Text by CLOT Magazine
Artist and researcher Albert Barqué-Duran and composer and musician Marc Marzenit are premiering today VESTIBULAR_1, an immersive audio-visual installation that induces the audience illusory sensations of self-motion in complete darkness by temporarily disrupting their vestibular functioning as part of the Ars Electronica programme. The duo had already collaborated on a previous project, The Zero Gravity Band (2018), an immersive installation of light and sound 360º that tries to induce sensations of zero gravity and an exhibition of prototypes and instruments designed to create arts and music in conditions of zero gravity and smart space suits.
This year, from September 9th to 20th, Ars Electronica 2020 will take place under the title of Kepler’s Garden, a tour that from Linz (Austria) expands to 120 other cities. For the first time, the festival becomes a sort of digital journey that will take visitors from all over the world to different biotopes and networked ecosystems. Ars Electronica Garden Barcelona is taking place at Arts Santa Mònica, showcasing historical works such as The Tangible Bild and The Endless Sandwich both by Peter Weibel and including Vestibular_1 by Albert Barqué-Duran & Marc Marzenit.
For VESTIBULAR_1 they explore the effects of hearing and motion further. The piece is based on the innovative research from the VeME (Vestibular Multisensory Embodiment) Lab at Royal Holloway (University of London), which investigates the role played by vestibular signals in the perception and representation of the body and the external world and how it affects aesthetic preferences.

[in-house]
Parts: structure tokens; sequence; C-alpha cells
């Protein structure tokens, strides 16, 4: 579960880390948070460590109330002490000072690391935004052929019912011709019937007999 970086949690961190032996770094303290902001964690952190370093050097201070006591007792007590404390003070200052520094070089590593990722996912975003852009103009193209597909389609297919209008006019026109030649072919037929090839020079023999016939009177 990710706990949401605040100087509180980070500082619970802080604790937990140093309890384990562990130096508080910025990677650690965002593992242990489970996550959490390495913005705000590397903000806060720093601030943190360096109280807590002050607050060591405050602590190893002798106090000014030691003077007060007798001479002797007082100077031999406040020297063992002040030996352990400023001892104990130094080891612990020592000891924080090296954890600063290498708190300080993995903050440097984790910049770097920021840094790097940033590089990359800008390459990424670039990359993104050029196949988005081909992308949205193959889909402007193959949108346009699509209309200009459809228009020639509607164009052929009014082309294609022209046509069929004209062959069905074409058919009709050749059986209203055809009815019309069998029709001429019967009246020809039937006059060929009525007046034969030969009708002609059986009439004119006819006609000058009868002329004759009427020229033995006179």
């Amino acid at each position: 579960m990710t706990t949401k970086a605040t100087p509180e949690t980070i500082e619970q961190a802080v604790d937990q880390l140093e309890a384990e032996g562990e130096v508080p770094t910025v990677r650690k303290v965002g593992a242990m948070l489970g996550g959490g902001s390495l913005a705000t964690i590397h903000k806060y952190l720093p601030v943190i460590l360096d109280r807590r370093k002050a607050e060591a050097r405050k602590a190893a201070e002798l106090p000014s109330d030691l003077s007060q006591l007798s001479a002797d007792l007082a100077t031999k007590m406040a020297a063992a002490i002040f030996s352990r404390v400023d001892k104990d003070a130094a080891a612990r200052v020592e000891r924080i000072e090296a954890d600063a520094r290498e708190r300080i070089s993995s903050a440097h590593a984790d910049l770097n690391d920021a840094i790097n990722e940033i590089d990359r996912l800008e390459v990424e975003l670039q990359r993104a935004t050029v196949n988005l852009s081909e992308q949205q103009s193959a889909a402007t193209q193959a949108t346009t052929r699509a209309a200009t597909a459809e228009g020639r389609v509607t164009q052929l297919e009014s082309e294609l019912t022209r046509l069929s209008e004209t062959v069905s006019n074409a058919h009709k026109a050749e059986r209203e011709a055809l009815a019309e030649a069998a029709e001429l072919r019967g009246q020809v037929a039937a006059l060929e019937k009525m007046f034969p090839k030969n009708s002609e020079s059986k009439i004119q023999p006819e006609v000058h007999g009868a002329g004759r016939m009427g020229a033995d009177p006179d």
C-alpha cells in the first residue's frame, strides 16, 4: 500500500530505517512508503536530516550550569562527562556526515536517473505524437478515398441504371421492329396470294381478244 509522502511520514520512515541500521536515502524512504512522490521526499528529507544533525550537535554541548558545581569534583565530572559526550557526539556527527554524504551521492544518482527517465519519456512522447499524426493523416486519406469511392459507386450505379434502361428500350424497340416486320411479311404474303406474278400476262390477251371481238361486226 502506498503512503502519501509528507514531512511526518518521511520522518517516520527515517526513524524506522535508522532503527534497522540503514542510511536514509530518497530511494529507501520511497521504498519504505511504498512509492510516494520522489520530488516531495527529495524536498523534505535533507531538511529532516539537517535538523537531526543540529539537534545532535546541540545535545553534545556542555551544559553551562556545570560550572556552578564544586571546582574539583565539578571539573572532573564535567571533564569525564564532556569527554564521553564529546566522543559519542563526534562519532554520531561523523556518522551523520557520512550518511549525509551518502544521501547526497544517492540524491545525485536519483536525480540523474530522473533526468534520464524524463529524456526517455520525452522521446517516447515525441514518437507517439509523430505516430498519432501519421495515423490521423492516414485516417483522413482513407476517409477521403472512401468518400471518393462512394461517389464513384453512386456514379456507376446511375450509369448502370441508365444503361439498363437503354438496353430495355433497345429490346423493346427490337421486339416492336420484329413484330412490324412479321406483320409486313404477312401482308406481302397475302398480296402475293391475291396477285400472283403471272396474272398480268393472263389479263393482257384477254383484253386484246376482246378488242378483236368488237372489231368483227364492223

The artists explain: Any organism moving through its environment receives a constant stream of sensory signals about self-motion: optic flow inputs from vision, proprioceptive information about the position of the body from muscles, joints and tendons, and inputs for acceleration via the vestibular system. This latter seems particularly important for self-motion.
Under normal circumstances, the brain optimally combines sensory signals for self-motion, which are successfully integrated to produce a coherent representation of the organism in the external environment. However, conflicts between sensory modalities may occur when sensory signals carry discrepant information. If the vestibular system is altered with conflicting sensory information, we easily realise that the usual way in which we perceive objects of human expressions, such as visual forms, music, and art, does dramatically change.
The installation can be seen at Centre d’Arts Santa Monica in Barcelona from 9th to 20th September 2020.